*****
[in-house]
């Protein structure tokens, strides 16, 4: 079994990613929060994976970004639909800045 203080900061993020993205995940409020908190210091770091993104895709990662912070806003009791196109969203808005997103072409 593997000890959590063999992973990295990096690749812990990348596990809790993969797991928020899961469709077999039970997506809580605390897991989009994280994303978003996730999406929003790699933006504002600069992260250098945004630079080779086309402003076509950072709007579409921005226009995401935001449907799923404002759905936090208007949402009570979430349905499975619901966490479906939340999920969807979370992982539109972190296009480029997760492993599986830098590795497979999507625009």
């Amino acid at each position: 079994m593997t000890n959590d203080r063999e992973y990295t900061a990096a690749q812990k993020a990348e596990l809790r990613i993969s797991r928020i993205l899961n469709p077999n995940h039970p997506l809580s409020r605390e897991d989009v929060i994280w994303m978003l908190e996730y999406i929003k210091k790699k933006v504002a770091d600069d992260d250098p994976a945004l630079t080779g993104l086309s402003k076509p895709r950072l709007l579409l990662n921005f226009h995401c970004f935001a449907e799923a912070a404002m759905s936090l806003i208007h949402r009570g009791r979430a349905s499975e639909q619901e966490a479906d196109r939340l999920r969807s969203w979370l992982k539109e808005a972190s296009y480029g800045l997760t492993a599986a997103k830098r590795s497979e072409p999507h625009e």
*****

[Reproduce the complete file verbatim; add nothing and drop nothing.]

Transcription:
[in-house]
């Protein structure tokens, strides 16, 4: 079994990613929060994976970004639909800045 203080900061993020993205995940409020908190210091770091993104895709990662912070806003009791196109969203808005997103072409 593997000890959590063999992973990295990096690749812990990348596990809790993969797991928020899961469709077999039970997506809580605390897991989009994280994303978003996730999406929003790699933006504002600069992260250098945004630079080779086309402003076509950072709007579409921005226009995401935001449907799923404002759905936090208007949402009570979430349905499975619901966490479906939340999920969807979370992982539109972190296009480029997760492993599986830098590795497979999507625009």
């Amino acid at each position: 079994m593997t000890n959590d203080r063999e992973y990295t900061a990096a690749q812990k993020a990348e596990l809790r990613i993969s797991r928020i993205l899961n469709p077999n995940h039970p997506l809580s409020r605390e897991d989009v929060i994280w994303m978003l908190e996730y999406i929003k210091k790699k933006v504002a770091d600069d992260d250098p994976a945004l630079t080779g993104l086309s402003k076509p895709r950072l709007l579409l990662n921005f226009h995401c970004f935001a449907e799923a912070a404002m759905s936090l806003i208007h949402r009570g009791r979430a349905s499975e639909q619901e966490a479906d196109r939340l999920r969807s969203w979370l992982k539109e808005a972190s296009y480029g800045l997760t492993a599986a997103k830098r590795s497979e072409p999507h625009e």